BMC Public Health, Open Access, Published: 23 January 2017
This study’s purpose was to understand associations between water, sanitation, and child growth.
The authors estimated stunting (height-for-age Z score <−2 SD) and thinness (BMI-Z <−2 SD) risk ratios using data from 7,715 Ethiopian, Indian, Peruvian, and Vietnamese children from the Young Lives study.
In unadjusted models, household access to improved water and toilets was often associated with reduced stunting risk. After adjusting for child, household, parent, and community variables, access to improved water was usually not associated with stunting nor thinness except in Ethiopia where access to improved water was associated with reduced stunting and thinness at 1y and 5y. In contrast, in both unadjusted and adjusted models, stunting at 1y was less common among children with good toilet access than among those without access and this difference persisted when children were 5y and 8y. For example, in adjusted estimates, Vietnamese 5y olds with access to improved toilets had relative stunting risk at 8y 0.62-0.68 that of 5y olds with no access to improved toilets. Water and toilets were rarely associated with thinness.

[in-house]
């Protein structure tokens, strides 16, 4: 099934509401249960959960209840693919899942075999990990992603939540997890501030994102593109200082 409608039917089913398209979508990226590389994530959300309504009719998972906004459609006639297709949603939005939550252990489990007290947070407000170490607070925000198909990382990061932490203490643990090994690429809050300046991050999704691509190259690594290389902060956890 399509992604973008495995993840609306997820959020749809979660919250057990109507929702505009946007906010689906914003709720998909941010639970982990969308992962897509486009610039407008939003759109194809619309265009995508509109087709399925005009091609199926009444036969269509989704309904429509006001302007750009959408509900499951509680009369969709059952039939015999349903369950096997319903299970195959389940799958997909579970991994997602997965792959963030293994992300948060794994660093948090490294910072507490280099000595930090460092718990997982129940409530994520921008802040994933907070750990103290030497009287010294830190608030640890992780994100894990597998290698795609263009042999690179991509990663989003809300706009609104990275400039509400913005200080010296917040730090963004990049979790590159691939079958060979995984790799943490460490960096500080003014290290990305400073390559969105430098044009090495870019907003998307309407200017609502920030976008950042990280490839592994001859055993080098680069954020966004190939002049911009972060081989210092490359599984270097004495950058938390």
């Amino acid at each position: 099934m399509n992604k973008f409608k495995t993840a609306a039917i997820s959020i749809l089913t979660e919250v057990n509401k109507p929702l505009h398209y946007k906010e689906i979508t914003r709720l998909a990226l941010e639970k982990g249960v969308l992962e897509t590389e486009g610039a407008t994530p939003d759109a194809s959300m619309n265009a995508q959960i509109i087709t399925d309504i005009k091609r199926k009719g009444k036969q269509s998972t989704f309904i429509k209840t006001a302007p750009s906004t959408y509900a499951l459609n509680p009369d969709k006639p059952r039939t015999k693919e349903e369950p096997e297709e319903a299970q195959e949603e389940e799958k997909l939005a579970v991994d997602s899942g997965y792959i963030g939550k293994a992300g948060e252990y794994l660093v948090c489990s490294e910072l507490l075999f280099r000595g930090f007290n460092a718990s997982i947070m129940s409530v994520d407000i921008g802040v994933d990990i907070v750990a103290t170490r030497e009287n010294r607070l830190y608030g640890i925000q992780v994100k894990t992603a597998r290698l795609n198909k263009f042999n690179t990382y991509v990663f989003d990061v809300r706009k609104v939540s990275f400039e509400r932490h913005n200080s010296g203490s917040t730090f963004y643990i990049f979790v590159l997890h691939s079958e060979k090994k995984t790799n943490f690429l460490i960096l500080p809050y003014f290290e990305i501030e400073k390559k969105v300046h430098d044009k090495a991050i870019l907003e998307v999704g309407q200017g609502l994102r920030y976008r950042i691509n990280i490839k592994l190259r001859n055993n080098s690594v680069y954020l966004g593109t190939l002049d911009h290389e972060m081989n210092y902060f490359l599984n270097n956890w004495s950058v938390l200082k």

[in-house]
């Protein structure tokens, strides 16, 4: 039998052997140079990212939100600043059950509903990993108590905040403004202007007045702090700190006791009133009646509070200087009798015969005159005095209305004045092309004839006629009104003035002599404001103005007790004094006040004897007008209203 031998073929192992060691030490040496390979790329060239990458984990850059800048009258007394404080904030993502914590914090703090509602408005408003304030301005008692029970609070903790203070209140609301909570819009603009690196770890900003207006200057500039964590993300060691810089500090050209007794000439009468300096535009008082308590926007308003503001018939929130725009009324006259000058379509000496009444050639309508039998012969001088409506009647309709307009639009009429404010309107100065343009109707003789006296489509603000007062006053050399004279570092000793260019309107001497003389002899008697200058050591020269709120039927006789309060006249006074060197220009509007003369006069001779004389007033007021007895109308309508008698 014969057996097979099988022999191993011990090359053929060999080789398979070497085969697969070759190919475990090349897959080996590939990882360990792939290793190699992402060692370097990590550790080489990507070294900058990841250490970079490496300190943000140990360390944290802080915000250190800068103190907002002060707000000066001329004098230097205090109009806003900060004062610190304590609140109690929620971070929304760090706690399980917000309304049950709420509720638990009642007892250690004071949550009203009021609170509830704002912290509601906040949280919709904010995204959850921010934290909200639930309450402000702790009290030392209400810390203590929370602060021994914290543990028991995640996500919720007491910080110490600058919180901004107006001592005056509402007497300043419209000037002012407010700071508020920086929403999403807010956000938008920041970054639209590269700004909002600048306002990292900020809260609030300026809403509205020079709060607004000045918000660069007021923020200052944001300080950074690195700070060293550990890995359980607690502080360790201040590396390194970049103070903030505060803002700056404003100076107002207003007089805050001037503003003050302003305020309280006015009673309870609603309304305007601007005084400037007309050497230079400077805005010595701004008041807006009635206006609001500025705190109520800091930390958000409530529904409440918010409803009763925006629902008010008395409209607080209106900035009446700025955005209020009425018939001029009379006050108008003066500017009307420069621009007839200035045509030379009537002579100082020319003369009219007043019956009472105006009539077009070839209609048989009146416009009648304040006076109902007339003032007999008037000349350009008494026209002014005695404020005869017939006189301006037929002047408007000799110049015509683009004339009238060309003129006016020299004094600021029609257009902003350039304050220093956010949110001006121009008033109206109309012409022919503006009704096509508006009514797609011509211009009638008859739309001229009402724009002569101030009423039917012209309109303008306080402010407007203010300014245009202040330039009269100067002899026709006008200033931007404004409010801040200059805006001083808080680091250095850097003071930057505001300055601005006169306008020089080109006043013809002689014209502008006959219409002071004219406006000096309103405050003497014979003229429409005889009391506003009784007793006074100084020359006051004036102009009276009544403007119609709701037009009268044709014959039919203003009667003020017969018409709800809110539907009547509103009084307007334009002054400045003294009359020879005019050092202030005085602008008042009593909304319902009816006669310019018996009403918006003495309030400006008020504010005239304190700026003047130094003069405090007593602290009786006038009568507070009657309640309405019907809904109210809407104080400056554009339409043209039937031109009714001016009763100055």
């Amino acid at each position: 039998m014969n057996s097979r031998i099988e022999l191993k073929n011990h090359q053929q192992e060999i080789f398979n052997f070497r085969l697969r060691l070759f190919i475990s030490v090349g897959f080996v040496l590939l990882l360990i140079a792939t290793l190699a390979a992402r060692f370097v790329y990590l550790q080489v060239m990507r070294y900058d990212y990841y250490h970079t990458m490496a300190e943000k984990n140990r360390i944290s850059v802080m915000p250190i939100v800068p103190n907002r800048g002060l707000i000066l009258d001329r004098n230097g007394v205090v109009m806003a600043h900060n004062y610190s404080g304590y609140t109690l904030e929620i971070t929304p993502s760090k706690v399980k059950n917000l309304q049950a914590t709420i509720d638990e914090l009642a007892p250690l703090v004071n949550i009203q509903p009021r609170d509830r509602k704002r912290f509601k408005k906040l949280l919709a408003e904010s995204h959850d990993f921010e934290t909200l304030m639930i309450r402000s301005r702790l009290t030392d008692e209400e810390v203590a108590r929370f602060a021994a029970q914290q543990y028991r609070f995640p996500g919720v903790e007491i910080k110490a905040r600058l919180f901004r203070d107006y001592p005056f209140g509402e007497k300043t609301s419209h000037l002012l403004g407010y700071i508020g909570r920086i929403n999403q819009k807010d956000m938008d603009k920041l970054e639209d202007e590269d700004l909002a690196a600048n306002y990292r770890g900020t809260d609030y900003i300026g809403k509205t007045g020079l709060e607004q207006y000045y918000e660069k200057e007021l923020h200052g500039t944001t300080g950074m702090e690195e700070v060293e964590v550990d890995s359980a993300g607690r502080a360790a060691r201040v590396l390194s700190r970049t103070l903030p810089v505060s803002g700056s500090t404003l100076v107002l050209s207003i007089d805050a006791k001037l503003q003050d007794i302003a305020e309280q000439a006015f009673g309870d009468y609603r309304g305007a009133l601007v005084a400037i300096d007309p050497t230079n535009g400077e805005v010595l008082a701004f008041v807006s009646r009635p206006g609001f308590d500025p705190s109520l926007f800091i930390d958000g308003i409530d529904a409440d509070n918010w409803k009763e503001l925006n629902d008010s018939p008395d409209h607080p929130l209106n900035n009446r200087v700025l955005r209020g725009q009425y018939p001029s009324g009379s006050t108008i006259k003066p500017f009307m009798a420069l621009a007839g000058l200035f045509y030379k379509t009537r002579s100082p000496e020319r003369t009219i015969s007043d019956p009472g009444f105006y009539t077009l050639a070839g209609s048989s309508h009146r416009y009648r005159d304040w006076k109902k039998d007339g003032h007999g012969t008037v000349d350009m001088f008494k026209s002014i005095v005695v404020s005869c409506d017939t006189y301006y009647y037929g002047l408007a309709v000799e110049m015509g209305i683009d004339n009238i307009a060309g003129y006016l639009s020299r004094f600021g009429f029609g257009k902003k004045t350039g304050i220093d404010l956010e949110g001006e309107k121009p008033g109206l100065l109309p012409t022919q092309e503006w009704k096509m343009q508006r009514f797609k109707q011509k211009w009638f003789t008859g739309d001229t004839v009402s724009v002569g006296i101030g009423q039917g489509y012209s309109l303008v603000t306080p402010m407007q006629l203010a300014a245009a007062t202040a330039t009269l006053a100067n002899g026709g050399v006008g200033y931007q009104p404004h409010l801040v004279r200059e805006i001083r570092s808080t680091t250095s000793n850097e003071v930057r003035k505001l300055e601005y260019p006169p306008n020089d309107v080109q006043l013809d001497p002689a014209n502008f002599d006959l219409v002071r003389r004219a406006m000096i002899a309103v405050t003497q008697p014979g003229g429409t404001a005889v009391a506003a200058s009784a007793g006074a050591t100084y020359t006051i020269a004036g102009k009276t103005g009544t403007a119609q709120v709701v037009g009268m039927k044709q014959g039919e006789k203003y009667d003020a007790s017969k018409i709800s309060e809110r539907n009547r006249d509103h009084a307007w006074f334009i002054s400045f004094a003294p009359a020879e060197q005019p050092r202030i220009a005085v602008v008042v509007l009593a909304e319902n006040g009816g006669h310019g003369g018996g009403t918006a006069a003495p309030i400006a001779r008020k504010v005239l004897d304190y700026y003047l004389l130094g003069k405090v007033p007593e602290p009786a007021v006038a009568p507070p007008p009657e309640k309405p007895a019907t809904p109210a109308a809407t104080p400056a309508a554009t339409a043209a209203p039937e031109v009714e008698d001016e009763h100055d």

Results from this study indicate that access to improved sanitation is more frequently associated with reduced stunting risk than access to improved water. However, additional studies are needed before drawing definitive conclusions about the impact of toilets relative to water. This study is the first to the authors knowledge to demonstrate the robust and persistent importance of access to improved toilets in infancy, not only during the first year but continuing into childhood. Additional longitudinal investigations are needed to determine concurrent and long-term associations of WASH with stunting and thinness.